Of course, now I've fallen in love with my Telecaster, I'm sat here idly thinking that wouldn't a Gibson Les Paul or a PRS make a nice addition to my collection? I confess I'm going purely on aesthetics. The merits of single coil over humbucker, independent coil splits, and aluminium Nashville Tune-O-Matic bridges are still something of a black art and a foreign language to me. I think the trick is to just plug the guitar in and play.
Of course, this all then raises the question of how many guitars is too many guitars. Which came up in my household about a month back when I went to the shop in town to buy some strings for the weekend's gigs and came home with a lovely Salvador Cortez nylon strung Spanish electro acoustic guitar. Martin at Gloucester Soundhouse clearly knows exactly how to snare me with these things; encourage me me to pick one up, then leave me in a quiet corner of his shop just to play.
In fairness, I had planned to justify the Cortez by working her into a couple of songs in the set, and did take her along to the gig in Thornbury a couple of weeks ago. But I think after last Saturday the Telecaster has shouldered her back out.
As to how many guitars is too many guitars? My wife and I will just need to continue to beg to differ.
It hasn't all been guitars and gigging since September. There has been some sailing. It feels like not enough of any of it though. There just doesn't seem to be enough time. I suspect I'm expecting too much.
I'd hoped to get a lot more sailing in with Calstar after bringing her back to Portishead. We have been out a few times. A neap tide day sail up under the bridges, then a somewhat longer spring tide day trip down to Sand Point and back. That was especially good fun, and our mate Mark (of the British Moths, Albacores and the trip out to Greece last year) joined us for that one, so the company was good to boot.
And Dad and I did get away for a weekend trip over to Cardiff in October. Nikki was supposed to join us for a long weekend, but she came down with a bug the week before, so being the diligent and attentive husband that I am, I cut the planned three day trip down to two, left her at home, peace fully asleep on the Saturday morning to sail to Cardiff, and caught the tide before dawn early the following day to get home in time for Sunday lunch.
The highlight of the Cardiff trip was probably the outward leg, when I finally managed to rig and hoist the cruising chute I picked up on eBay a couple of years ago. I told Nikki all about it over lunch when I got home on the Sunday.
I have a very patient, understanding wife. I think I might have mentioned this before?
Three trips out over a couple of months with Calstar feels like less than we'd been hoping for. Although Dad regularly drops down there without me now, just to potter. The biggest problem, of course, has been too many gigs. Which is a nice problem to have. And now the summer has gone, we need to find some time to have her pulled out to clean off her bottom and renew the anodes. And the bushes on her transom hung rudder have worn through, so also need to be replaced, which promises to be a beast of a job as the huge barn door of a rudder will obviously have to come off.
The electrics in her mast have also failed; I think the bulb has gone in the steaming light, and the LED tricolour and anchor light unit at the mast head has failed completely. It's inconvenient; it's easy enough to jury rig a temporary steaming light, which is what we did for our pre-dawn departure when returning from Cardiff. And for a couple of the legs coming back from Plymouth, for that matter. But whilst the deck level navigation lights are LED, so battery usage isn't a concern, the mast head tricolour also lit up the wind indicator which made sailing in the dark an awful lot easier, as it's the only wind instrument on our boat.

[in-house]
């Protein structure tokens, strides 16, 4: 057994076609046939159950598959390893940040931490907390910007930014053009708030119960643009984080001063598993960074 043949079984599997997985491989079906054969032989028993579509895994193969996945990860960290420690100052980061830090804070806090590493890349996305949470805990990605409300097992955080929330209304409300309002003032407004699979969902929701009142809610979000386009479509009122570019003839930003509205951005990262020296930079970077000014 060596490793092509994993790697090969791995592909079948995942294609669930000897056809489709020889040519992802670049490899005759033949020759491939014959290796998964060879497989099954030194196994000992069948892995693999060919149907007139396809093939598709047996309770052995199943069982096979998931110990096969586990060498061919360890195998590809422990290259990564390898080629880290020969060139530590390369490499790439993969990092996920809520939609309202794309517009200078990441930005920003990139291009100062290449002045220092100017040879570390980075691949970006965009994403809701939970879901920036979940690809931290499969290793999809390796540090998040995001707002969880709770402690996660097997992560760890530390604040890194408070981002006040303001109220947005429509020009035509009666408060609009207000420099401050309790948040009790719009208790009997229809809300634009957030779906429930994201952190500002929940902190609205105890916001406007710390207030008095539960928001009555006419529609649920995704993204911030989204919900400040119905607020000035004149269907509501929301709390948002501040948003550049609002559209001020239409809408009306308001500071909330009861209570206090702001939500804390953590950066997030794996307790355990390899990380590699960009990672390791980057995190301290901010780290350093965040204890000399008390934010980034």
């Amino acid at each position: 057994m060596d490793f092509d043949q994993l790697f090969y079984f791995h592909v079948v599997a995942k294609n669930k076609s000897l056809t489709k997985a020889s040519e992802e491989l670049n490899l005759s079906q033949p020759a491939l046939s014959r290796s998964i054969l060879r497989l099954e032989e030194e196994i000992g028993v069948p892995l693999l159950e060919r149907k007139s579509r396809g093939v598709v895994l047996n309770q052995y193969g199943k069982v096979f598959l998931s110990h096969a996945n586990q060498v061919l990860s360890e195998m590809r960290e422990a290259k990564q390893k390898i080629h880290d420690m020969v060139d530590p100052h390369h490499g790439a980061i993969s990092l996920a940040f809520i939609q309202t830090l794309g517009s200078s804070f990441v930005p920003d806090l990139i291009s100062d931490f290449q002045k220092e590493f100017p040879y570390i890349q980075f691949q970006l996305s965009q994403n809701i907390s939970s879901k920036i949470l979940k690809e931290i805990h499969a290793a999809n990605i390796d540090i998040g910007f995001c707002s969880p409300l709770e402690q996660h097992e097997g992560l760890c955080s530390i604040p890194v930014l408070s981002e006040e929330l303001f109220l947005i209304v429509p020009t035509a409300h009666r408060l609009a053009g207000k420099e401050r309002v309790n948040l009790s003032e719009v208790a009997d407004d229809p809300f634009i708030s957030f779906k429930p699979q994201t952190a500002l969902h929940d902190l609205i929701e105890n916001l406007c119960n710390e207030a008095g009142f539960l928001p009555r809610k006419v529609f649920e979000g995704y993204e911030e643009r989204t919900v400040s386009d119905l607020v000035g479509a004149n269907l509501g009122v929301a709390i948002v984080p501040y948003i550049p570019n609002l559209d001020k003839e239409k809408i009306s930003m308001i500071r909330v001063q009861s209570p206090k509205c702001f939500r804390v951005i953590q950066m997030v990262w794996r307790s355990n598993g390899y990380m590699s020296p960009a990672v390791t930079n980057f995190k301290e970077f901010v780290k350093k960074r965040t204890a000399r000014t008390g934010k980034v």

The trouble is, we haven't been able to find an electrician around here able or willing to sort the problem for us, and Dad won't entertain the idea of letting me shimmy up the mast, even suitably harnessed, to change the bulb on the steaming light half way up. It's kind of ironic, because running wild as a kid I used to climb trees (and cliffs and buildings and anything else that offered itself, and then jump out of them and abseil back down) an awful lot taller than Calstar's mast, and he didn't seem to mind back then.
Perspectives change, and thinking about it, a lot of the time I was doing the climbing, jumping and abseiling in my youth, I was away out of sight at boarding school, so maybe it wasn't so much that he didn't mind, but just that I didn't ask?
Of course, when not away with Dad and Calstar, or away with Nikki (aside from the afore mentioned Butlins weekend, we also snuck away for a weekend together in Ilfracombe at the end of October) business as usual continues on the lake at South Cerney Sailing Club.
I did a little instructing again towards the end of the summer, mostly (with one exception) on a Saturday so it didn't interfere with the racing, and I've been racing the Albacore with Amanda when we've both been available on a Saturday morning, or racing the Laser alone when not.
Such as last Sunday. Had a message from Amanda first thing in the morning to say she wouldn't be able to make it because of a migraine but, and exceptionally considerate of her, given the state she must've been in, she caught me in time so that I could grab the sail and foil bag for the Laser instead.
On the back end of Storm such and such (they have names these days, but I don't care to note them) that blew through on Saturday, there was snow on the high ground as I drove to the Club, and I had to break the ice off the boat cover and massage the mainsheet and control lines back to life before I could rig.
But it was worth it. Two races, and with a pure accident of the perfect amount of wind for me and a sympathetic course, I won both.
So summer is over. And whilst I will miss it I'm kind of fond of winter anyway. The sailing is so often great, and the gigs are kind of cosy. Not a big fan of the cold, but can work around that.
I'm just kind of hoping that, in the developing circumstances, we manage to carry on.